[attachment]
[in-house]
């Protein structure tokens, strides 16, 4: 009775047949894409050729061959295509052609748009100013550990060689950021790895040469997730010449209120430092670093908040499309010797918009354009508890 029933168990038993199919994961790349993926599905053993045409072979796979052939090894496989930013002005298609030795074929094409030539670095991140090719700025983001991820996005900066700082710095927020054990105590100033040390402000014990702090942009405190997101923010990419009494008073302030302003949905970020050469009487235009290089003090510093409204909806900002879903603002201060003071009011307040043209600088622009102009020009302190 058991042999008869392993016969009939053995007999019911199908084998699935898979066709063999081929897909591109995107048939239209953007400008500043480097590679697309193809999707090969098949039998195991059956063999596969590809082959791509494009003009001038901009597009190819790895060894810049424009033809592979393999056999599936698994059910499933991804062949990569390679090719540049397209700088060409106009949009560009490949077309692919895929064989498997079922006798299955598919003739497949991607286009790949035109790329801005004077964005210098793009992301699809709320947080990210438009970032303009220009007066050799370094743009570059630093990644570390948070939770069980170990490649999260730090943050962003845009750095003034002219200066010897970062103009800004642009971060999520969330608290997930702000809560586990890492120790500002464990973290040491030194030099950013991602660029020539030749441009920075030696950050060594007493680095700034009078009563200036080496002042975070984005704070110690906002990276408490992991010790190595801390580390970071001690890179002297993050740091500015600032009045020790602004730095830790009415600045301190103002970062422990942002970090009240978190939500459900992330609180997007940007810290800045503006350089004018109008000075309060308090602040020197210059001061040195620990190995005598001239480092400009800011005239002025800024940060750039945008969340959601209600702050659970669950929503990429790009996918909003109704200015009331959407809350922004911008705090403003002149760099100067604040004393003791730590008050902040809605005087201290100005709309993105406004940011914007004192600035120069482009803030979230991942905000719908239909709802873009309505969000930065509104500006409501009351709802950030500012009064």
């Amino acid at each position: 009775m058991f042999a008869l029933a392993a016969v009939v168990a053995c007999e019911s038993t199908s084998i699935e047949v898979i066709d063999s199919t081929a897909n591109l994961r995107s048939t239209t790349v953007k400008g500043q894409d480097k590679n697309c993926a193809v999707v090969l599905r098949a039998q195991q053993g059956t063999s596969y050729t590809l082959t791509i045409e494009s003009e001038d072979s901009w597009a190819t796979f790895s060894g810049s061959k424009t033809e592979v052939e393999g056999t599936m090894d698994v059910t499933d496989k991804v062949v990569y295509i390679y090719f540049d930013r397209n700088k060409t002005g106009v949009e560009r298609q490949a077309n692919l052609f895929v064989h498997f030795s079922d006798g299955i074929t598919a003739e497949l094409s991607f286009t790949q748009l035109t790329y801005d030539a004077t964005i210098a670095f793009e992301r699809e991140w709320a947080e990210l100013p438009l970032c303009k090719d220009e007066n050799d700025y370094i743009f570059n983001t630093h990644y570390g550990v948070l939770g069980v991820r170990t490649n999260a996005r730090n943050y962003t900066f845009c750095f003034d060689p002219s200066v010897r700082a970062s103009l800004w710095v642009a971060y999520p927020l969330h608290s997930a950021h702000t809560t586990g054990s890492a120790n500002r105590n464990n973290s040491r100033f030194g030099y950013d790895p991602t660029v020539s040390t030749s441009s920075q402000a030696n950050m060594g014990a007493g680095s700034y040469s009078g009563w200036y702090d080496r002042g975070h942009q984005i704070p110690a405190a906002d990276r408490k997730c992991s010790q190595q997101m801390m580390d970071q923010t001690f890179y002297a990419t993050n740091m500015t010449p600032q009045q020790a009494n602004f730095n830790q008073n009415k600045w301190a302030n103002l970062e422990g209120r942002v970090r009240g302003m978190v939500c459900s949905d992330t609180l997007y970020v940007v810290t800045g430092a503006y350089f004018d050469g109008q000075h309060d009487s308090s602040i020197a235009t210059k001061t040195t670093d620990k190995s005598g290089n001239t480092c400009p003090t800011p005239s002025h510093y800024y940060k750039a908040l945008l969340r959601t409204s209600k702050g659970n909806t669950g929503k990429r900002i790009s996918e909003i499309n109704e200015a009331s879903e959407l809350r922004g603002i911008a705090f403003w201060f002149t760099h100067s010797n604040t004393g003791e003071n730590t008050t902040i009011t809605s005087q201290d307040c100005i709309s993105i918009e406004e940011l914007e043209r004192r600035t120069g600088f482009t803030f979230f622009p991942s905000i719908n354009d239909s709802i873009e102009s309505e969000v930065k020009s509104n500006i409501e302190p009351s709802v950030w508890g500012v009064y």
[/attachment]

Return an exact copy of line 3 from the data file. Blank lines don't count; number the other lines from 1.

């Amino acid at each position: 009775m058991f042999a008869l029933a392993a016969v009939v168990a053995c007999e019911s038993t199908s084998i699935e047949v898979i066709d063999s199919t081929a897909n591109l994961r995107s048939t239209t790349v953007k400008g500043q894409d480097k590679n697309c993926a193809v999707v090969l599905r098949a039998q195991q053993g059956t063999s596969y050729t590809l082959t791509i045409e494009s003009e001038d072979s901009w597009a190819t796979f790895s060894g810049s061959k424009t033809e592979v052939e393999g056999t599936m090894d698994v059910t499933d496989k991804v062949v990569y295509i390679y090719f540049d930013r397209n700088k060409t002005g106009v949009e560009r298609q490949a077309n692919l052609f895929v064989h498997f030795s079922d006798g299955i074929t598919a003739e497949l094409s991607f286009t790949q748009l035109t790329y801005d030539a004077t964005i210098a670095f793009e992301r699809e991140w709320a947080e990210l100013p438009l970032c303009k090719d220009e007066n050799d700025y370094i743009f570059n983001t630093h990644y570390g550990v948070l939770g069980v991820r170990t490649n999260a996005r730090n943050y962003t900066f845009c750095f003034d060689p002219s200066v010897r700082a970062s103009l800004w710095v642009a971060y999520p927020l969330h608290s997930a950021h702000t809560t586990g054990s890492a120790n500002r105590n464990n973290s040491r100033f030194g030099y950013d790895p991602t660029v020539s040390t030749s441009s920075q402000a030696n950050m060594g014990a007493g680095s700034y040469s009078g009563w200036y702090d080496r002042g975070h942009q984005i704070p110690a405190a906002d990276r408490k997730c992991s010790q190595q997101m801390m580390d970071q923010t001690f890179y002297a990419t993050n740091m500015t010449p600032q009045q020790a009494n602004f730095n830790q008073n009415k600045w301190a302030n103002l970062e422990g209120r942002v970090r009240g302003m978190v939500c459900s949905d992330t609180l997007y970020v940007v810290t800045g430092a503006y350089f004018d050469g109008q000075h309060d009487s308090s602040i020197a235009t210059k001061t040195t670093d620990k190995s005598g290089n001239t480092c400009p003090t800011p005239s002025h510093y800024y940060k750039a908040l945008l969340r959601t409204s209600k702050g659970n909806t669950g929503k990429r900002i790009s996918e909003i499309n109704e200015a009331s879903e959407l809350r922004g603002i911008a705090f403003w201060f002149t760099h100067s010797n604040t004393g003791e003071n730590t008050t902040i009011t809605s005087q201290d307040c100005i709309s993105i918009e406004e940011l914007e043209r004192r600035t120069g600088f482009t803030f979230f622009p991942s905000i719908n354009d239909s709802i873009e102009s309505e969000v930065k020009s509104n500006i409501e302190p009351s709802v950030w508890g500012v009064y």